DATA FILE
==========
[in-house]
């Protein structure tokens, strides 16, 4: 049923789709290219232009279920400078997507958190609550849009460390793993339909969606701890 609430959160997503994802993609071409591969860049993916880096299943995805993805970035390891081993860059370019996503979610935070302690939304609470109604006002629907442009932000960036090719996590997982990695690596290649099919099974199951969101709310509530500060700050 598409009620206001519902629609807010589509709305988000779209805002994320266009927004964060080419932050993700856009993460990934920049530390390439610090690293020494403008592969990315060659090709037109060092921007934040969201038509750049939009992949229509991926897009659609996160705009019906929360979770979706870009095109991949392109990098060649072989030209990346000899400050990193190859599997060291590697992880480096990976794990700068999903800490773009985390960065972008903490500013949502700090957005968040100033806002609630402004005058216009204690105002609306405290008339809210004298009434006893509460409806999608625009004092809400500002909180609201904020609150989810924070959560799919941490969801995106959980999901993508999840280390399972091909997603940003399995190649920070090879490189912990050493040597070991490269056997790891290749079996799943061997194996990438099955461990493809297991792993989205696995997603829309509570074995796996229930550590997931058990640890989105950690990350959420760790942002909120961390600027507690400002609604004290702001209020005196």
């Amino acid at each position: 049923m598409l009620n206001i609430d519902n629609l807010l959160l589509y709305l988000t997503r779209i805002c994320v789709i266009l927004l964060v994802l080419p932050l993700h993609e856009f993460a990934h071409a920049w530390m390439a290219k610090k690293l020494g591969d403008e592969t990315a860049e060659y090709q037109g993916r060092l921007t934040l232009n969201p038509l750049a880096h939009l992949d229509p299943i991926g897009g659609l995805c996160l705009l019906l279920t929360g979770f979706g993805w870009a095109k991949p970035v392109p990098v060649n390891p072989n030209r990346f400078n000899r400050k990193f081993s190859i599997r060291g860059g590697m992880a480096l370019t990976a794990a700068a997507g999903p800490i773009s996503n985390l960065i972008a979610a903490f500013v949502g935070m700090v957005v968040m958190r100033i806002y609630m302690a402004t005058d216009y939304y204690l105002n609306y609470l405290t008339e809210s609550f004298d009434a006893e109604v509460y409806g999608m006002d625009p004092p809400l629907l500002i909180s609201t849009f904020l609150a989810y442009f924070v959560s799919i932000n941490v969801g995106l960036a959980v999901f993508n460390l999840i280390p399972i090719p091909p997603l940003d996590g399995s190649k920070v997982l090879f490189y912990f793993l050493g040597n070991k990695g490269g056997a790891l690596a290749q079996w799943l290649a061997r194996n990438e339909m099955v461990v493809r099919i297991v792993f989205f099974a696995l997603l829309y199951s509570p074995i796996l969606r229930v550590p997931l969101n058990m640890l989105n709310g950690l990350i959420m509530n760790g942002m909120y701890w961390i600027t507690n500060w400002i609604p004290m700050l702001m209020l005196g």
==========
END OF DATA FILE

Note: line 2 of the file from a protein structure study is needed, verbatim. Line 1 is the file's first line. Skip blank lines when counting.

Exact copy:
């Protein structure tokens, strides 16, 4: 049923789709290219232009279920400078997507958190609550849009460390793993339909969606701890 609430959160997503994802993609071409591969860049993916880096299943995805993805970035390891081993860059370019996503979610935070302690939304609470109604006002629907442009932000960036090719996590997982990695690596290649099919099974199951969101709310509530500060700050 598409009620206001519902629609807010589509709305988000779209805002994320266009927004964060080419932050993700856009993460990934920049530390390439610090690293020494403008592969990315060659090709037109060092921007934040969201038509750049939009992949229509991926897009659609996160705009019906929360979770979706870009095109991949392109990098060649072989030209990346000899400050990193190859599997060291590697992880480096990976794990700068999903800490773009985390960065972008903490500013949502700090957005968040100033806002609630402004005058216009204690105002609306405290008339809210004298009434006893509460409806999608625009004092809400500002909180609201904020609150989810924070959560799919941490969801995106959980999901993508999840280390399972091909997603940003399995190649920070090879490189912990050493040597070991490269056997790891290749079996799943061997194996990438099955461990493809297991792993989205696995997603829309509570074995796996229930550590997931058990640890989105950690990350959420760790942002909120961390600027507690400002609604004290702001209020005196």